Kramer, the Goodest of all the Good Boys

I took this at 12:41pm, Tuesday, June 5th, 2018. Forty minutes later, we said goodbye to Kramer.
The day after I brought him home. April 28, 2014.

Losing a pet feels (I imagine) like being hit by a bus. But losing one so suddenly, with no time to prepare yourself for the grief… the sadness is so overwhelming, so intense that it’s literally breathtaking, in the bad definition of that word.

On Saturday, Kramer was his normal, weird, goofy self. When I woke up Sunday, something seemed off about him. He didn’t seem to be in pain, he was just acting kind of odd. I thought maybe he’d eaten something in the garden that had given him a stomachache, so I didn’t worry too much. But on Sunday night when he couldn’t stand up, I rushed him to the emergency room.

Naptime habits. July 2, 2014.

They kept him overnight, and the next morning I learned the diagnosis: not just cancer, but advanced, end-stage cancer that had spread to his lymph nodes and lungs. Even though he’d just been at the vet for a checkup the week before, there had been no sign that he was sick. There were some slightly strange results in his bloodwork, but nothing I was told to worry about. We’d re-check it in three weeks. But we never got that far.

After I got the diagnosis, I talked to the emergency room vet, then our family vet, and they gave me the same advice. Ease his pain and give him a humane ending, rather than putting him through chemotherapy that would probably prolong his suffering and only give him a few more months. And so the next day, I sat on the floor with his head in my lap as he gently passed away.

After doing a set. August 21, 2015.

I don’t know what to say, or what to do to console myself. There isn’t anything, really. The passage of time will mean that I’ll remember the pain less often, but all my happy memories of this goofy, playful boy are now also tied to the memories of how quickly, how unfairly his life was cut too short.

Keeping me company at work, May 30, 2015.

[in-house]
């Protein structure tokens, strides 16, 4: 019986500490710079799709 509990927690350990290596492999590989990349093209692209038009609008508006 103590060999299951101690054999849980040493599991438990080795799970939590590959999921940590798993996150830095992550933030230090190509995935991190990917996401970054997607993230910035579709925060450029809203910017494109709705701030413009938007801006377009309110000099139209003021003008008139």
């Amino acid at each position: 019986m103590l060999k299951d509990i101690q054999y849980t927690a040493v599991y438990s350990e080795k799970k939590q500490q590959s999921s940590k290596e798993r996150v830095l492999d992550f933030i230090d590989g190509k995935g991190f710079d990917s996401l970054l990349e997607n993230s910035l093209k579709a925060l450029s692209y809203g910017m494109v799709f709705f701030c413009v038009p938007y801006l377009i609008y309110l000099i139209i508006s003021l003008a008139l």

It hurts to even think about him right now. Even the good times, and the ways he’d make everyone laugh. He was such a weird, funny dude. When I was at home, Kramer never left my side.

Christmas 2015.

In 2014 I adopted Kramer from my friend Charlie, the same friend who had given me Maggie eight years earlier. He was four years old at the time, and it’s hard to believe that at that point he’d lived half his life.

The ultra-rare photo of him playing with a toy. January 26, 2016.

Soon after I brought him home, I realized his name fit him very well. Kramer was happy, excitable, nervous, and a bit manic, but he was always full of love for the people around him.

Christmas 2016.

I was never quite fast enough to keep up with him, and he and Maggie had a few disagreements over the years. But he became a part of the family, and he made me so happy. I think the feeling was mutual.

Working in the new garden. March 27, 2017.

For as long as I live in this home, the house I was building when I got Kramer, every corner of every room, ever slope of the garden will remind me of him. With time, I think—I hope—these will become happy memories.

It cracked me up when he crossed his paws like this… so gentlemanly. June 7, 2017.
Staring at the solar eclipse. August 21, 2017.
Not quite understanding snowfall. December 8, 2017.
Springtime loungin’. April 8, 2018.
Squirrel Watch. April 14, 2018.
After leaving the hospital. June 4, 2018.
One last moment in the sun. June 5, 2018.

Kramer, I don’t know how to get over you, bud. I can’t imagine what it will be like, but I’ll never forget you.

Published by Matt Miklic

Designer, and other useful things.

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  1. So sorry for your loss. I know that’s a cliché phrase, but it’s so true. An Irish Wolfhound named Strider, was my soul mate and I grieve him, still, twelve years after his passing. They will always be with us. From these photos it’s clear there was a wonderful bond between you both, and that Kramer had a love-filled (and toy-filled) life with you. You were both lucky to have each other for the time you did. Not that those words makes it any easier today. But somewhere, he still loves you and always will.

    Liked by 1 person

  2. I’m so very sorry for your loss…my heart hurts just looking through all the pictures, Kramer was very loved. My cat Peanut died almost 2 years ago and I still swear I see her out of the corner of my eye from time to time and it still hurts in a deep place that will forever miss my best friend and companion through my 20’s and 30’s. I don’t think it will ever go away, but it will soften. Big hugs to you <3

    Liked by 1 person

  3. No words can express the pain that comes with saying goodbye to our best friends who rely on us. In time, the memories will become easier to remember and cherish, even if they are too painful to think of at the moment. He was an incredibly lucky boy boy to have you as an owner and best friend who loved him as much as you did. It was the most humane thing for you to do to say goodbye in a way that limited his suffering, even if it prolonged yours. It goes without saying, but I’m here for you if you need. <3

    Liked by 1 person

  4. I’m really sorry for your loss, I cried for 5 minutes… Kramer reminds me our former mate Bobo, who gone in 2012. Bobo was living together with us only 3 years, but that years was the happiest days in his life. …and thanks for the WordPress logo, which I have been visiting your site.


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